Working together, rather than against each other, is more productive. This goes in science and technology, as well
The saying goes ‘no man is an island’. I hope that holds true for science too. Research, though in some rare instances solo/small-team projects have brought success to individuals, generally it is in collaborations that the best results have been found in history.
The International Space Station, first launched into the heavens in 1998, is a case in point. The space agencies from the USA, Russia, Europe, and Japan, as well as from other countries, thought working together would prove better than going it alone.
CERN, otherwise known as the European Council for Nuclear Research, based in Switzerland, has been the centre of Europe’s particle physics research for 65 years.
These two are prime examples of joint research on the macro level, but there have also been times when great individual minds have come together for the common good of science and mankind:
In the late 1930s, German chemist Fritz Strassman, British physicist Otto Frisch, Austrian-Swedish physicist Lise Meitner, and German chemist Otto Hahn discovered — through closely collaborative research — nuclear fission.
There are many more examples of this, and I’m sure, many more to come in the future.
Humans, by nature, are social creatures, and though there are individuals who operate better alone, or with little or no help, most of us need the security blanket of others.
The disruptive technologies that have broken new ground over the last decade are sure to stretch the intellectual capacities of the greatest scientific minds on the planet. Cryptocurrencies, AI, the IoT, and VR are bringing the possibilities of a ‘different world’ to a new realization of possibility. But for it to happen, the commercial individualism so much a part of western culture, particularly in the US, will have to make way for a more collective attitude.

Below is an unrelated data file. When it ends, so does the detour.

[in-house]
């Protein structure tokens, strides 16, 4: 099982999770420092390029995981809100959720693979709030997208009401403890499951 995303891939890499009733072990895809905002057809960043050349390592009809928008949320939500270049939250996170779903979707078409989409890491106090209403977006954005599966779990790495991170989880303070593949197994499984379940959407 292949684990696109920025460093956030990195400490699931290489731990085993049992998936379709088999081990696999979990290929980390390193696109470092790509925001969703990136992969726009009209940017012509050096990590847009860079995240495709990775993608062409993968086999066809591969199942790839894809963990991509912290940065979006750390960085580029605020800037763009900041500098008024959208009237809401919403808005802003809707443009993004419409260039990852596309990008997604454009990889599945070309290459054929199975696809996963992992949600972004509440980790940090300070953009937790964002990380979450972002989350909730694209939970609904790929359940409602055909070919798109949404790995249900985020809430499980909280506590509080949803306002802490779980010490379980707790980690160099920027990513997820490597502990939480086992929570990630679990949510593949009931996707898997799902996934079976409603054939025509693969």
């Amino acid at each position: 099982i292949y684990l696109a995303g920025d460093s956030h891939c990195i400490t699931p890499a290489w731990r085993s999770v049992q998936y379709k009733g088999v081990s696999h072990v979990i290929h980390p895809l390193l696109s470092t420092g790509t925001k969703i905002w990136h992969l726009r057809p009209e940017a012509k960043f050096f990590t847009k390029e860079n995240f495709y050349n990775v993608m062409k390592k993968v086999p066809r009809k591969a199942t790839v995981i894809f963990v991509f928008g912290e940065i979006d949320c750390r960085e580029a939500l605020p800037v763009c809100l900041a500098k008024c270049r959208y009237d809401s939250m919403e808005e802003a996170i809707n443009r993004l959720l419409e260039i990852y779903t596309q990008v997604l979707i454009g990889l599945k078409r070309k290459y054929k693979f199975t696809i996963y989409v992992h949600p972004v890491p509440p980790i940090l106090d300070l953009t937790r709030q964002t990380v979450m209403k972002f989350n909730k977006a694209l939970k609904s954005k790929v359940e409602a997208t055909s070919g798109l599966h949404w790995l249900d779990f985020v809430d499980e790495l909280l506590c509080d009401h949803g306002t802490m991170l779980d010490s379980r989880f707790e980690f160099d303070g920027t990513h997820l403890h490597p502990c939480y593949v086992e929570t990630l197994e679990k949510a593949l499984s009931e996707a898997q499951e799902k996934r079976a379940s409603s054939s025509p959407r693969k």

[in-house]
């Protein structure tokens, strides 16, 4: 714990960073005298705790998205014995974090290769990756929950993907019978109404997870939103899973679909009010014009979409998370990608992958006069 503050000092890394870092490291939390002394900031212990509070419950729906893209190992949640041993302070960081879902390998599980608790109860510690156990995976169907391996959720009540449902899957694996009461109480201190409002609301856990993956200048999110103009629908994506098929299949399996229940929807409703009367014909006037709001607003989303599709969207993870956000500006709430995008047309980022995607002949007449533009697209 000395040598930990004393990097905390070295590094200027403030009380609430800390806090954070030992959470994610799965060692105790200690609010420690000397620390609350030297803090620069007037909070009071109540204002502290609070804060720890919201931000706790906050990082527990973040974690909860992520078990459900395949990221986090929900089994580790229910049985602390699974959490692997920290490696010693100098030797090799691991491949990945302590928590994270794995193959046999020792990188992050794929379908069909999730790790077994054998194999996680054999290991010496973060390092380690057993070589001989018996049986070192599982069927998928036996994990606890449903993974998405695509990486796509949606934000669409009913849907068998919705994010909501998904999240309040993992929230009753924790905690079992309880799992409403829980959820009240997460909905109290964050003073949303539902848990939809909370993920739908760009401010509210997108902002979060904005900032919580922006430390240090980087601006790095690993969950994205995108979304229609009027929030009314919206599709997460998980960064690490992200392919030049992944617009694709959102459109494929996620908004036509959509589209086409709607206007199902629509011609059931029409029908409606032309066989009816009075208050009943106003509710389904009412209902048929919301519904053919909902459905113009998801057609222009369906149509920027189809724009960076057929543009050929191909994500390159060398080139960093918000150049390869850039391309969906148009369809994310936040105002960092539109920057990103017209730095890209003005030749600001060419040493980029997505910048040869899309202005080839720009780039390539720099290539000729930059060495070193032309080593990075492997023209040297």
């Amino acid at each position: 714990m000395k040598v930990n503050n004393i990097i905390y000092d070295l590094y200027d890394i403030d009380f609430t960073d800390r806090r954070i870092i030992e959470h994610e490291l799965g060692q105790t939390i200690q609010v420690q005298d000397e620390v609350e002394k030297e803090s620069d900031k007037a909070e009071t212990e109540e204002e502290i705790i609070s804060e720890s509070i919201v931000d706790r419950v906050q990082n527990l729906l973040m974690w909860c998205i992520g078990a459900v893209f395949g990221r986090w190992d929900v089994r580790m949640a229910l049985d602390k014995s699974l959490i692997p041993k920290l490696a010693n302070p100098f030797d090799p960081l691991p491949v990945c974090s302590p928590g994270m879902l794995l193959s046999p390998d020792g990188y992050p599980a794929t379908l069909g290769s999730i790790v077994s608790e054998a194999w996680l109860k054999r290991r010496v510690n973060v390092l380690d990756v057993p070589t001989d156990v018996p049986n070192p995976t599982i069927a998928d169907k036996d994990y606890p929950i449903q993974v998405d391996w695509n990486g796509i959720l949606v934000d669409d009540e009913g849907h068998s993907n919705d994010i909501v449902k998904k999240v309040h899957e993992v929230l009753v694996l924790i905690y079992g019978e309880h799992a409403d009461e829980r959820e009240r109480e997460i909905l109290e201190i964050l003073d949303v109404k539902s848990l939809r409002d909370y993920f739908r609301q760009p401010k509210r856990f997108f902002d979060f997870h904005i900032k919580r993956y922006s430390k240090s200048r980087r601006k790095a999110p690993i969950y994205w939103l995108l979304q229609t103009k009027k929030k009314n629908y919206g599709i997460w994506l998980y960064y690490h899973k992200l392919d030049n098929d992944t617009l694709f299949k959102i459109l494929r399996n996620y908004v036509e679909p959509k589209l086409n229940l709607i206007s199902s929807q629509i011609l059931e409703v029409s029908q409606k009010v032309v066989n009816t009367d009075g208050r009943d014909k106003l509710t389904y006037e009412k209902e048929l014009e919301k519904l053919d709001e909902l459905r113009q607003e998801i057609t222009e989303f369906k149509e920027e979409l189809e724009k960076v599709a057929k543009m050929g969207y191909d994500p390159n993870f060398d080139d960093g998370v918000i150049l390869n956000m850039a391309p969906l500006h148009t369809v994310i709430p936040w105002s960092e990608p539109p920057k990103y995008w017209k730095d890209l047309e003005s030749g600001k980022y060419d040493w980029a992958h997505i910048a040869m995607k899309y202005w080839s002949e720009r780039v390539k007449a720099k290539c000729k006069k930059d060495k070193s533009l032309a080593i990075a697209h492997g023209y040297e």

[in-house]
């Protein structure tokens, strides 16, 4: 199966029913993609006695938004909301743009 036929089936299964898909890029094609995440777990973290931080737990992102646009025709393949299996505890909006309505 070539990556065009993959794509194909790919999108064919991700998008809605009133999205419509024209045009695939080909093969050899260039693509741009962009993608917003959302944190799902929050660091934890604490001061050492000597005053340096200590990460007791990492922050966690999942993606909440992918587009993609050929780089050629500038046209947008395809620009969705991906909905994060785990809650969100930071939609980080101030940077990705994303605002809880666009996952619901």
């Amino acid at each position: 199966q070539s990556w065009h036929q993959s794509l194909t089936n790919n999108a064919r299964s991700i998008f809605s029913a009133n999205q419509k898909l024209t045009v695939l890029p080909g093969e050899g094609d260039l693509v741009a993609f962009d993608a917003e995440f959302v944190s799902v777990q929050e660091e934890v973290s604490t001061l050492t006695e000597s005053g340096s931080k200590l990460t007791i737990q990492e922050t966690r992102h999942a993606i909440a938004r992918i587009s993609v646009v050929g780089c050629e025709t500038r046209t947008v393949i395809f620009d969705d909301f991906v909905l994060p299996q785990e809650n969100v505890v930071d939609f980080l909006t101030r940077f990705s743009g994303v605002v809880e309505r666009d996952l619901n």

This is no truer than in quantum computing (QC). Of all the hard tech industries, the one whose future — both in terms of business opportunities and how the technology can improve our lives — is so reliant on cooperation and partnerships to achieve its potential.
Startups and multinationals are already doing it. IBM’s Q Network is working with hundreds of organizations to advance QC. D-Wave Systems has given free access to its quantum computer for coronavirus researchers.
So, we can see things are moving forward.
Another is Zaiku Group, a UK-based R&D venture that wants to act as a conduit for the best minds in deep tech pursuits.
‘is that of a cooperative syndicate of individual researchers & engineers working as a group in a collaborative manner to bring about game-changing innovations. Our cyclical model provides long-term sustainability due to our research-development-research closed-loop ecosystem.’
Zaiku offers several services, from its Genesis projects, maths and data consulting to its bespoke G-Cloud offering.
Its Genesis projects encompass the following technological niches:
— ARTIFICIAL INTELLIGENCE + CAPITAL MARKETS
— DISTRIBUTED SYSTEMS OPTIMISATION
— AI + HOMOMORPHIC ENCRYPTION
— AI + 3D PRINTING
— QUANTUM INFRASTRUCTURE
— AI + BIOTECHNOLOGY
Bambordé Baldé, head of pure mathematics/applied division in the group, is, like Zuckerberg, Jobs and Gates, a college dropout — could this be a sign of things to come? Cofounder of two other startups, Chanua, an enterprise-driven healthcare innovation agency and the data intelligence startup Nanosai, only time will tell.
‘Avid startup enthusiast’ Liam Shore, on the other hand, has a Ph.D. in computer science from Liverpool John Moores University. He has a passion for blockchain, distributed systems, AI, data science/mining and algorithmic game theory.
Such a combo has the potential to go far.
The quantum infrastructure, as per Zaiku’s website — unlike other services they offer — is inaccessible currently. TQD waits for developments from the startup, hoping the birthplace of John, Paul, George, and Ringo can become a factory of QC innovation.